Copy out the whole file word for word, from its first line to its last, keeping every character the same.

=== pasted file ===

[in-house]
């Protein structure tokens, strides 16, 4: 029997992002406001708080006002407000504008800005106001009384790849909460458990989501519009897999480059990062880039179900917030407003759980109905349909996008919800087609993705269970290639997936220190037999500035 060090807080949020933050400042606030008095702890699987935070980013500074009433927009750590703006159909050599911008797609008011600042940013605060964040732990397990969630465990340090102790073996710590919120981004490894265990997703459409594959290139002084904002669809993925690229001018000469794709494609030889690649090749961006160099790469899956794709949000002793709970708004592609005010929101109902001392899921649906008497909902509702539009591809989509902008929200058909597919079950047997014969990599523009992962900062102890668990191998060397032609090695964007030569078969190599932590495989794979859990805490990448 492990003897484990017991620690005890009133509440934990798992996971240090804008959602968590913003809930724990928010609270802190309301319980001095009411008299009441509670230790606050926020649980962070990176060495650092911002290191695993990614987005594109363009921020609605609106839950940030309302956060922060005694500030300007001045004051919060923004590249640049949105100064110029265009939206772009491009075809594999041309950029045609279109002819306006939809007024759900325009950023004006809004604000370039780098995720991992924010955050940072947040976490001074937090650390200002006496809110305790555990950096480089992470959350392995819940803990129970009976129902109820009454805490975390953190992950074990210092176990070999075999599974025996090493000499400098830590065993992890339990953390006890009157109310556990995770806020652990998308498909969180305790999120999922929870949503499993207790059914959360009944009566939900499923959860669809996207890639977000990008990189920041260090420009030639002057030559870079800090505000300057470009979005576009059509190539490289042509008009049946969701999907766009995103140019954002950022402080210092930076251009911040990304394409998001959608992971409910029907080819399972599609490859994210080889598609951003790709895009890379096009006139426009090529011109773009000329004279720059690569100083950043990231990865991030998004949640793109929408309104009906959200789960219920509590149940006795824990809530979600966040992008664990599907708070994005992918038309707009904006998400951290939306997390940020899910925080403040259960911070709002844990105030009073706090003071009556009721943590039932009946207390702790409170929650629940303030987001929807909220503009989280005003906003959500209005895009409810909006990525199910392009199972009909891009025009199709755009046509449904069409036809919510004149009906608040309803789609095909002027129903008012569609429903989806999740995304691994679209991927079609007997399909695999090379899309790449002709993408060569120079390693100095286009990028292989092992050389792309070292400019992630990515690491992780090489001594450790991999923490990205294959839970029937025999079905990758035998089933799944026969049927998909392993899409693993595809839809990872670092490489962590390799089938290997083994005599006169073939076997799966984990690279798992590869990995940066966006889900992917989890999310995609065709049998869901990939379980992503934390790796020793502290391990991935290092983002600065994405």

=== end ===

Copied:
[in-house]
């Protein structure tokens, strides 16, 4: 029997992002406001708080006002407000504008800005106001009384790849909460458990989501519009897999480059990062880039179900917030407003759980109905349909996008919800087609993705269970290639997936220190037999500035 060090807080949020933050400042606030008095702890699987935070980013500074009433927009750590703006159909050599911008797609008011600042940013605060964040732990397990969630465990340090102790073996710590919120981004490894265990997703459409594959290139002084904002669809993925690229001018000469794709494609030889690649090749961006160099790469899956794709949000002793709970708004592609005010929101109902001392899921649906008497909902509702539009591809989509902008929200058909597919079950047997014969990599523009992962900062102890668990191998060397032609090695964007030569078969190599932590495989794979859990805490990448 492990003897484990017991620690005890009133509440934990798992996971240090804008959602968590913003809930724990928010609270802190309301319980001095009411008299009441509670230790606050926020649980962070990176060495650092911002290191695993990614987005594109363009921020609605609106839950940030309302956060922060005694500030300007001045004051919060923004590249640049949105100064110029265009939206772009491009075809594999041309950029045609279109002819306006939809007024759900325009950023004006809004604000370039780098995720991992924010955050940072947040976490001074937090650390200002006496809110305790555990950096480089992470959350392995819940803990129970009976129902109820009454805490975390953190992950074990210092176990070999075999599974025996090493000499400098830590065993992890339990953390006890009157109310556990995770806020652990998308498909969180305790999120999922929870949503499993207790059914959360009944009566939900499923959860669809996207890639977000990008990189920041260090420009030639002057030559870079800090505000300057470009979005576009059509190539490289042509008009049946969701999907766009995103140019954002950022402080210092930076251009911040990304394409998001959608992971409910029907080819399972599609490859994210080889598609951003790709895009890379096009006139426009090529011109773009000329004279720059690569100083950043990231990865991030998004949640793109929408309104009906959200789960219920509590149940006795824990809530979600966040992008664990599907708070994005992918038309707009904006998400951290939306997390940020899910925080403040259960911070709002844990105030009073706090003071009556009721943590039932009946207390702790409170929650629940303030987001929807909220503009989280005003906003959500209005895009409810909006990525199910392009199972009909891009025009199709755009046509449904069409036809919510004149009906608040309803789609095909002027129903008012569609429903989806999740995304691994679209991927079609007997399909695999090379899309790449002709993408060569120079390693100095286009990028292989092992050389792309070292400019992630990515690491992780090489001594450790991999923490990205294959839970029937025999079905990758035998089933799944026969049927998909392993899409693993595809839809990872670092490489962590390799089938290997083994005599006169073939076997799966984990690279798992590869990995940066966006889900992917989890999310995609065709049998869901990939379980992503934390790796020793502290391990991935290092983002600065994405």